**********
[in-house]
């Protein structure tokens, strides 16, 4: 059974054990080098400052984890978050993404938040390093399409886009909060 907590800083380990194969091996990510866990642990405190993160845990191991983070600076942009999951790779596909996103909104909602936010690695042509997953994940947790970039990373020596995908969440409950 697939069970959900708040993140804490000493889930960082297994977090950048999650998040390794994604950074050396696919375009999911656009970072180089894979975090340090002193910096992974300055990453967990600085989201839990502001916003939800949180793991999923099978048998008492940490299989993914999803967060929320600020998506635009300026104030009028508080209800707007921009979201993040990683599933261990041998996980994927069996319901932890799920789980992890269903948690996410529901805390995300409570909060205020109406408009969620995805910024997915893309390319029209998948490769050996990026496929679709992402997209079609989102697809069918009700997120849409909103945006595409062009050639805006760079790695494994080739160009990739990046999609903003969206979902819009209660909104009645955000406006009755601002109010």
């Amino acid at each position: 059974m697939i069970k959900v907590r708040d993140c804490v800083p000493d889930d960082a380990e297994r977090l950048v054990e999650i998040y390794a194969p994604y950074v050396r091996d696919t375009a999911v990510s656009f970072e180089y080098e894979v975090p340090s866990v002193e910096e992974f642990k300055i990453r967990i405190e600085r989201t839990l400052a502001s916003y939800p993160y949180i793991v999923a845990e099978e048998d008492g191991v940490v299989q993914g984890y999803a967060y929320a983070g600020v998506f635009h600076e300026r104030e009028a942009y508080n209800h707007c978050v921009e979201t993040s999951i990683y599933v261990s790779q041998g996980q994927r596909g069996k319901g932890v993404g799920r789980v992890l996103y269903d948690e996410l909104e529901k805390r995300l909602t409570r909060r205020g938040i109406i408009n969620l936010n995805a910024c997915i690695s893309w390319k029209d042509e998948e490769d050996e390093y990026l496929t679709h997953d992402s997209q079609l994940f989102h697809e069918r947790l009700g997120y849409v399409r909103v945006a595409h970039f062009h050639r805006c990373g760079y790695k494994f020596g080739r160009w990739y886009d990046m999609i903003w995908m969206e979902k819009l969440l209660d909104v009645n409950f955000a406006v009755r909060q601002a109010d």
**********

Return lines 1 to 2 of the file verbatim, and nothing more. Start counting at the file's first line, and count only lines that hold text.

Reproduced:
[in-house]
């Protein structure tokens, strides 16, 4: 059974054990080098400052984890978050993404938040390093399409886009909060 907590800083380990194969091996990510866990642990405190993160845990191991983070600076942009999951790779596909996103909104909602936010690695042509997953994940947790970039990373020596995908969440409950 697939069970959900708040993140804490000493889930960082297994977090950048999650998040390794994604950074050396696919375009999911656009970072180089894979975090340090002193910096992974300055990453967990600085989201839990502001916003939800949180793991999923099978048998008492940490299989993914999803967060929320600020998506635009300026104030009028508080209800707007921009979201993040990683599933261990041998996980994927069996319901932890799920789980992890269903948690996410529901805390995300409570909060205020109406408009969620995805910024997915893309390319029209998948490769050996990026496929679709992402997209079609989102697809069918009700997120849409909103945006595409062009050639805006760079790695494994080739160009990739990046999609903003969206979902819009209660909104009645955000406006009755601002109010």